Looking specifically at the events that unfolded in 1967, there were numerous places that served as unlicensed, after hours bars. These were highly illegal in the time of 1967, and were named “Blind Pigs” which was coined several decades prior in the prohibition era. (https://www.detroitnews.com, 2018). Police raids were common on these areas and served as a high factor in African American’s culture of distrust with police. On Sunday, July 23rd, police decided to raid a “Blind Pig” and expected very few people to be within the establishment, and when they entered, they noted over 75 people celebrating the return of two local GIs from the Vietnam War. Several onlookers gathered as police decided to arrest all 82 participants and some onlookers had qualms about the treatment of those being detained and hurled a brick at the officers, (Walter P. Reuther Library, 2018).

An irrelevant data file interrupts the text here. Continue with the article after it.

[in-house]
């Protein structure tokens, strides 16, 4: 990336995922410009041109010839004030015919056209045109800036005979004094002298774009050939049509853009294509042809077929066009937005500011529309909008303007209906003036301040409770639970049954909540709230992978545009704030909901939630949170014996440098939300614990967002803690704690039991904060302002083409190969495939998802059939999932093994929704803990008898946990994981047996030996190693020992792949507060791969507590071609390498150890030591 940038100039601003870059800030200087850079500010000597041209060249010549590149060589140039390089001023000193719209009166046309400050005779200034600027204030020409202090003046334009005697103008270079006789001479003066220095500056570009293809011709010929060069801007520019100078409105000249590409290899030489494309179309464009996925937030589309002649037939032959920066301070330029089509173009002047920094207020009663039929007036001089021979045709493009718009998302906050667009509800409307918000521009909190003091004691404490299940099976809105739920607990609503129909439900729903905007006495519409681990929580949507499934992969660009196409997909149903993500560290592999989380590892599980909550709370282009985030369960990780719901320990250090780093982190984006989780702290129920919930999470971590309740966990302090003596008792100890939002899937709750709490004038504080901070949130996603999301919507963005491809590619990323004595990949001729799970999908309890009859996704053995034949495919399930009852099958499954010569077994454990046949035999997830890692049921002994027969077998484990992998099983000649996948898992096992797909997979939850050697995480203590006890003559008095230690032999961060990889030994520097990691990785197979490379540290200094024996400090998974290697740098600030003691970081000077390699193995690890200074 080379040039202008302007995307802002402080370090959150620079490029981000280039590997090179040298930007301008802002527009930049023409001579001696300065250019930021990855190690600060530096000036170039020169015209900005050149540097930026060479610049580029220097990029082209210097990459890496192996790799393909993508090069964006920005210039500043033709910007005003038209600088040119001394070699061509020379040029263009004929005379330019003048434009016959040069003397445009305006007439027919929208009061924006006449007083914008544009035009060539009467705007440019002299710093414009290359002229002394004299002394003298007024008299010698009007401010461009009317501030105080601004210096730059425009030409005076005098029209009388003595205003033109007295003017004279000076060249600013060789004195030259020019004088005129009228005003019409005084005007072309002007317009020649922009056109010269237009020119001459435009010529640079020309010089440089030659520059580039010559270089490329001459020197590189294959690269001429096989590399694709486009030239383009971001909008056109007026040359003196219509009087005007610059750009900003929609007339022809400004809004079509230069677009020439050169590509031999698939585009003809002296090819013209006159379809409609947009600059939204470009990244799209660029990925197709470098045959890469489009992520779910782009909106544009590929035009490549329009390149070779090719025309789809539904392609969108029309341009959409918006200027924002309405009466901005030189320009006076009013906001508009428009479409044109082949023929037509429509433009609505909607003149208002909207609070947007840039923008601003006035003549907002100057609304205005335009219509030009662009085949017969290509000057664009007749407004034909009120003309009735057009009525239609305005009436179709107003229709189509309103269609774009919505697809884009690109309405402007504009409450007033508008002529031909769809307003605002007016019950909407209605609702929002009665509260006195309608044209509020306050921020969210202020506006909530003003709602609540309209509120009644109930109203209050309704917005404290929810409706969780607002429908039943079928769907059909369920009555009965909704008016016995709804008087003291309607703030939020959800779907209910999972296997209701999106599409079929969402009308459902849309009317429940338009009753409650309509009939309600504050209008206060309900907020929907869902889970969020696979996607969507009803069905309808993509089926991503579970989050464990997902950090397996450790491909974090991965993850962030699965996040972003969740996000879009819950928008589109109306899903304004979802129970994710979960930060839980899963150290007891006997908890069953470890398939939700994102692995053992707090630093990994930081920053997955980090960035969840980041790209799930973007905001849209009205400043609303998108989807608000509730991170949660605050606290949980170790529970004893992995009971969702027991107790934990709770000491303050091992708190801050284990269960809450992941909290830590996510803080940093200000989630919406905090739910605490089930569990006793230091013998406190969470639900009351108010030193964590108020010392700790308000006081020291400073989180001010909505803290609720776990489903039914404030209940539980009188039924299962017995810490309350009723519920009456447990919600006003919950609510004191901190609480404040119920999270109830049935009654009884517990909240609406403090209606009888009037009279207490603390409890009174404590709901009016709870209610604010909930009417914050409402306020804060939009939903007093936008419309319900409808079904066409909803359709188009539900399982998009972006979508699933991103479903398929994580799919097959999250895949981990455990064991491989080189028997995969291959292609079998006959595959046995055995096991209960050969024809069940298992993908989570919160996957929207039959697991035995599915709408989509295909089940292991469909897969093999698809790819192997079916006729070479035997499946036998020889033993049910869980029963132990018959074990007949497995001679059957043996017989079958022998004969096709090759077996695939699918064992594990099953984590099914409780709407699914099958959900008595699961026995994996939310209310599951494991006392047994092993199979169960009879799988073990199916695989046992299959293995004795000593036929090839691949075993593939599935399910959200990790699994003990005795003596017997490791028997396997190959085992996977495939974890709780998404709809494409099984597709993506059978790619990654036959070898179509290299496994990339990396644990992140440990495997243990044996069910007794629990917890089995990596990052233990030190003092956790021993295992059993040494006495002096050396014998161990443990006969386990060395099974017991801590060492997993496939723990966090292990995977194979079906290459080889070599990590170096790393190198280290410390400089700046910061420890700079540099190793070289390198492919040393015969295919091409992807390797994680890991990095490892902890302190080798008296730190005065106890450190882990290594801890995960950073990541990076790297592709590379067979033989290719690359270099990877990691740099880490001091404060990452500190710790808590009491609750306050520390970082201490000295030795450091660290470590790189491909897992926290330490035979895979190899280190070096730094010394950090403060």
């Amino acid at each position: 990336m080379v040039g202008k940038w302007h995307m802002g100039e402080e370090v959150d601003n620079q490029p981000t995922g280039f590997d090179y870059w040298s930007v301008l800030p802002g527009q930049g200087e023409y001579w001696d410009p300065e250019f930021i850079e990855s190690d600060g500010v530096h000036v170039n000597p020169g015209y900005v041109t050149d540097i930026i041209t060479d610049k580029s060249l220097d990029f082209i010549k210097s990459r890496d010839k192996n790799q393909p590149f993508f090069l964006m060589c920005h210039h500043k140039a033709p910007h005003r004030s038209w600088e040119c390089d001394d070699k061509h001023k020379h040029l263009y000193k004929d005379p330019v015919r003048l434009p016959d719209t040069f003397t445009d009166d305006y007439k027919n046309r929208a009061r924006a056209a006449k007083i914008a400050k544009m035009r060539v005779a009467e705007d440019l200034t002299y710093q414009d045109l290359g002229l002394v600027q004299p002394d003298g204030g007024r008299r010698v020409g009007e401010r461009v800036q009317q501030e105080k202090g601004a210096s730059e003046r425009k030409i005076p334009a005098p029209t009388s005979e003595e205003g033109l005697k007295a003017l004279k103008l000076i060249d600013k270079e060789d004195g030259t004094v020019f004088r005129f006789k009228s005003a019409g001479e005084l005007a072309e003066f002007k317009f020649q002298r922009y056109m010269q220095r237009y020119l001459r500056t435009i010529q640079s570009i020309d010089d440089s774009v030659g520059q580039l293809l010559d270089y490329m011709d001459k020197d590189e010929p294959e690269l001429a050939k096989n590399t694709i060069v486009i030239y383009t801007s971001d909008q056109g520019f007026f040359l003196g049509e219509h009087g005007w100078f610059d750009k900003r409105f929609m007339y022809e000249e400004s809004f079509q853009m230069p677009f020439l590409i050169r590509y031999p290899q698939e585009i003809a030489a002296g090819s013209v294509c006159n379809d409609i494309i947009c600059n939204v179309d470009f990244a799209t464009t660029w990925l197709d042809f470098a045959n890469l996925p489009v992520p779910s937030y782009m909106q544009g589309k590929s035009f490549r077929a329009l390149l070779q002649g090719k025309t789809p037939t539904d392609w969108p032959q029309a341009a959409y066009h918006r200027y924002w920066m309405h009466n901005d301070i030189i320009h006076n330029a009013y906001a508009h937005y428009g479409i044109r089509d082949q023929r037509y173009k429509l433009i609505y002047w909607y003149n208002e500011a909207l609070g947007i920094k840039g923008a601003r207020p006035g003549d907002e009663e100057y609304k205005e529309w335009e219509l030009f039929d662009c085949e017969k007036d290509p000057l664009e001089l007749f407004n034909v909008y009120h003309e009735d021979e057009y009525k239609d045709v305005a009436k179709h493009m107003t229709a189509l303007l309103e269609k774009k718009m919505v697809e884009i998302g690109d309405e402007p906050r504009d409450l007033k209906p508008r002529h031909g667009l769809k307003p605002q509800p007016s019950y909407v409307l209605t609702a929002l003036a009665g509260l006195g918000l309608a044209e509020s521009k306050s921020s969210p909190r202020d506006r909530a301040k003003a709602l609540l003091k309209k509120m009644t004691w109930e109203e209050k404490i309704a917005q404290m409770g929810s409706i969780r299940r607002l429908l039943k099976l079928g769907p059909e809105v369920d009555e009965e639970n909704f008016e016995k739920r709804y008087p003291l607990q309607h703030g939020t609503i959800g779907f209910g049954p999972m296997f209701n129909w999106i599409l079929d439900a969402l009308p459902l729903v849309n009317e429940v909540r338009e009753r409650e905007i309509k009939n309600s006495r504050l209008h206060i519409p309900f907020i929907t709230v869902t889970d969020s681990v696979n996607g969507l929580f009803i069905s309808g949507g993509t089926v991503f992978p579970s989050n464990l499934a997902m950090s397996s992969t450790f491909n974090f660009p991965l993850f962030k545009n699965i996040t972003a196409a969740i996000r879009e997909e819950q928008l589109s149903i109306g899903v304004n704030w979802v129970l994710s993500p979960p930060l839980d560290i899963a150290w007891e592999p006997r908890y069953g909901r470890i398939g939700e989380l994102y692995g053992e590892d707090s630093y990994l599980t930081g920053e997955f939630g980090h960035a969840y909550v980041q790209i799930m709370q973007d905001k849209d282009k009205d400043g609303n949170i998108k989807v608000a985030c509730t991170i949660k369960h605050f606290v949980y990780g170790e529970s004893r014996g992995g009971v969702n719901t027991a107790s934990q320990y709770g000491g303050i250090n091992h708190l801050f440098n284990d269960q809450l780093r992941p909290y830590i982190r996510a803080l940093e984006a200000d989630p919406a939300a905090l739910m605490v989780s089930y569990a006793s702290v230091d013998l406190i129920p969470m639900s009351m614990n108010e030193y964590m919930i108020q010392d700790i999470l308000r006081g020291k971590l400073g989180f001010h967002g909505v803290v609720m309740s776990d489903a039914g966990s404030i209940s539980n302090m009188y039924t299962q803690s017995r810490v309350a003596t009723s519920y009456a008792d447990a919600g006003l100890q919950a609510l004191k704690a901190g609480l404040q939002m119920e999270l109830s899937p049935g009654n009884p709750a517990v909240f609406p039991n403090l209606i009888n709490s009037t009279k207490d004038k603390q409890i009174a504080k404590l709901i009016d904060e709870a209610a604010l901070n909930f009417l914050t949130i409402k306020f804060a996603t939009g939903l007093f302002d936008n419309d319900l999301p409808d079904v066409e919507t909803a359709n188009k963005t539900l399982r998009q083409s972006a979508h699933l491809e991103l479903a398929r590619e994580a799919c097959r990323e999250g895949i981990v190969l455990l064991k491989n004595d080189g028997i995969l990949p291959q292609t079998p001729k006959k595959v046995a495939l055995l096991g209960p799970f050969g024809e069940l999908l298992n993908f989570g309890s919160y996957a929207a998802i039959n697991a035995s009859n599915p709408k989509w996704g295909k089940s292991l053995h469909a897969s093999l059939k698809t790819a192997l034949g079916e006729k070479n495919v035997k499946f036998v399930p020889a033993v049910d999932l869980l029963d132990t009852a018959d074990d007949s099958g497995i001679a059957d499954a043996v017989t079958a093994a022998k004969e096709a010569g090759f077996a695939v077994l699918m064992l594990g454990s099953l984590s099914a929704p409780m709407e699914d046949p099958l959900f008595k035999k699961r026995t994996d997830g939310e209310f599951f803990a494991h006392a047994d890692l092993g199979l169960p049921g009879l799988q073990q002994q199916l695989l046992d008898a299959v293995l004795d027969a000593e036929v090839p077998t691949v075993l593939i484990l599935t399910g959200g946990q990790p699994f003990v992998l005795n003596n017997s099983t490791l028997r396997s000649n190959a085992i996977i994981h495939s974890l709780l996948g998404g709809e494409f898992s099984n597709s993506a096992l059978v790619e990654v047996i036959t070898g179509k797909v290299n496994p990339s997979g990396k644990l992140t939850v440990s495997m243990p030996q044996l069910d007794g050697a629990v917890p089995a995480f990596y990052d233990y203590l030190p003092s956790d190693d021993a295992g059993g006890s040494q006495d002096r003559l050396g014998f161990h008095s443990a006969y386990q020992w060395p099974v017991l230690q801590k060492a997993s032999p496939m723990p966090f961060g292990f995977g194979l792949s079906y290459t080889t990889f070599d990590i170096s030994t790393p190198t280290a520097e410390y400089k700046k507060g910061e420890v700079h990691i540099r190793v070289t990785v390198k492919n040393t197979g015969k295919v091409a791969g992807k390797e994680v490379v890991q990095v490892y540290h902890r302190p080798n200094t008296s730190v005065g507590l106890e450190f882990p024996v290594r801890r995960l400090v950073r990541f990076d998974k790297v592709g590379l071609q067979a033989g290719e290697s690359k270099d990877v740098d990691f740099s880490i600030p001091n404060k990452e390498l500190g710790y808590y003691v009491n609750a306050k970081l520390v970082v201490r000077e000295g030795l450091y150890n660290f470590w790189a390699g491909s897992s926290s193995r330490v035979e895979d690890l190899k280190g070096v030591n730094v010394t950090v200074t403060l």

In an event that lasted over four days, confrontations between African Americans and police escalated to the point that the sitting president, Lyndon B. Johnson sent U.S Army troops in to the city to bring a halt to the violence. The Britannica states, “The deeper causes of the riot were high levels of frustration, resentment and anger that had been created among African Americans by unemployment and underemployment, persistent and extreme poverty, racism and racial segregation, police brutality and lack of economic and educational opportunities” (Britannica.com, 2018). This gives a look inside the deteriorating cultures between police and African Americans in the 1960s and how they were volatile to begin with.